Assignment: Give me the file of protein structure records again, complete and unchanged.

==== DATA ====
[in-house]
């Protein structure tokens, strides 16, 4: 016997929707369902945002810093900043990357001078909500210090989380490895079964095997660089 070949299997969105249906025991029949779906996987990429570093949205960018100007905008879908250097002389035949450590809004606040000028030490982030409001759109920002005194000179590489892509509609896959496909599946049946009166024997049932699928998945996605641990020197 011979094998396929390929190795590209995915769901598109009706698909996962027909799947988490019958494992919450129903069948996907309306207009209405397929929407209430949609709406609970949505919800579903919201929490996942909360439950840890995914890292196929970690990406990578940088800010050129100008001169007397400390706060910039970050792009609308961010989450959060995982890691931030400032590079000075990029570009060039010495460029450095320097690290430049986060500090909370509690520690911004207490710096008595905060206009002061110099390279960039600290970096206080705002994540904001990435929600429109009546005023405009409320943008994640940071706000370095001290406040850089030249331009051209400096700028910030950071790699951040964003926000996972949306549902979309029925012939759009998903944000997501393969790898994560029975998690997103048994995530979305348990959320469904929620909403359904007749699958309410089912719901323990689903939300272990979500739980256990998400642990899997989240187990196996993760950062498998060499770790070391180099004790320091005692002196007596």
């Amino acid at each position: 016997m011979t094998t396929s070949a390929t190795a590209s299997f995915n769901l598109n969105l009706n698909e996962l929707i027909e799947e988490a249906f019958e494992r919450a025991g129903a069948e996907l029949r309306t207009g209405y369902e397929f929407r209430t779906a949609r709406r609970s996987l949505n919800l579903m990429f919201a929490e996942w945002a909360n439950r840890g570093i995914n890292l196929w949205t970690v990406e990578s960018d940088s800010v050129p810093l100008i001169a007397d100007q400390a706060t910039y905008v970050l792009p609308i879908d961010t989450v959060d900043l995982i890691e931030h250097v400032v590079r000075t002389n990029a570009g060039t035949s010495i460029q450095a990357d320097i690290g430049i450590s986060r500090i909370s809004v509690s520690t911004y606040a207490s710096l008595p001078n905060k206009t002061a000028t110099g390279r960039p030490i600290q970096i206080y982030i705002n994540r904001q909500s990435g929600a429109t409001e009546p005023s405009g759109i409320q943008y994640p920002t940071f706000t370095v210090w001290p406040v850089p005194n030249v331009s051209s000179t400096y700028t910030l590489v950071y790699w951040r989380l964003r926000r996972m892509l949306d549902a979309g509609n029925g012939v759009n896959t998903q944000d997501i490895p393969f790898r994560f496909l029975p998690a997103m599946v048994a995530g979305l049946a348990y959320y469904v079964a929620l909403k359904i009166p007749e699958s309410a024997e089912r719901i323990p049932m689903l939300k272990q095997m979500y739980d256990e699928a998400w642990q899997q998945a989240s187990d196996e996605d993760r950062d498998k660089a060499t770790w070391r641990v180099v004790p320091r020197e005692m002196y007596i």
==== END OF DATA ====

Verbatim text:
[in-house]
């Protein structure tokens, strides 16, 4: 016997929707369902945002810093900043990357001078909500210090989380490895079964095997660089 070949299997969105249906025991029949779906996987990429570093949205960018100007905008879908250097002389035949450590809004606040000028030490982030409001759109920002005194000179590489892509509609896959496909599946049946009166024997049932699928998945996605641990020197 011979094998396929390929190795590209995915769901598109009706698909996962027909799947988490019958494992919450129903069948996907309306207009209405397929929407209430949609709406609970949505919800579903919201929490996942909360439950840890995914890292196929970690990406990578940088800010050129100008001169007397400390706060910039970050792009609308961010989450959060995982890691931030400032590079000075990029570009060039010495460029450095320097690290430049986060500090909370509690520690911004207490710096008595905060206009002061110099390279960039600290970096206080705002994540904001990435929600429109009546005023405009409320943008994640940071706000370095001290406040850089030249331009051209400096700028910030950071790699951040964003926000996972949306549902979309029925012939759009998903944000997501393969790898994560029975998690997103048994995530979305348990959320469904929620909403359904007749699958309410089912719901323990689903939300272990979500739980256990998400642990899997989240187990196996993760950062498998060499770790070391180099004790320091005692002196007596």
């Amino acid at each position: 016997m011979t094998t396929s070949a390929t190795a590209s299997f995915n769901l598109n969105l009706n698909e996962l929707i027909e799947e988490a249906f019958e494992r919450a025991g129903a069948e996907l029949r309306t207009g209405y369902e397929f929407r209430t779906a949609r709406r609970s996987l949505n919800l579903m990429f919201a929490e996942w945002a909360n439950r840890g570093i995914n890292l196929w949205t970690v990406e990578s960018d940088s800010v050129p810093l100008i001169a007397d100007q400390a706060t910039y905008v970050l792009p609308i879908d961010t989450v959060d900043l995982i890691e931030h250097v400032v590079r000075t002389n990029a570009g060039t035949s010495i460029q450095a990357d320097i690290g430049i450590s986060r500090i909370s809004v509690s520690t911004y606040a207490s710096l008595p001078n905060k206009t002061a000028t110099g390279r960039p030490i600290q970096i206080y982030i705002n994540r904001q909500s990435g929600a429109t409001e009546p005023s405009g759109i409320q943008y994640p920002t940071f706000t370095v210090w001290p406040v850089p005194n030249v331009s051209s000179t400096y700028t910030l590489v950071y790699w951040r989380l964003r926000r996972m892509l949306d549902a979309g509609n029925g012939v759009n896959t998903q944000d997501i490895p393969f790898r994560f496909l029975p998690a997103m599946v048994a995530g979305l049946a348990y959320y469904v079964a929620l909403k359904i009166p007749e699958s309410a024997e089912r719901i323990p049932m689903l939300k272990q095997m979500y739980d256990e699928a998400w642990q899997q998945a989240s187990d196996e996605d993760r950062d498998k660089a060499t770790w070391r641990v180099v004790p320091r020197e005692m002196y007596i």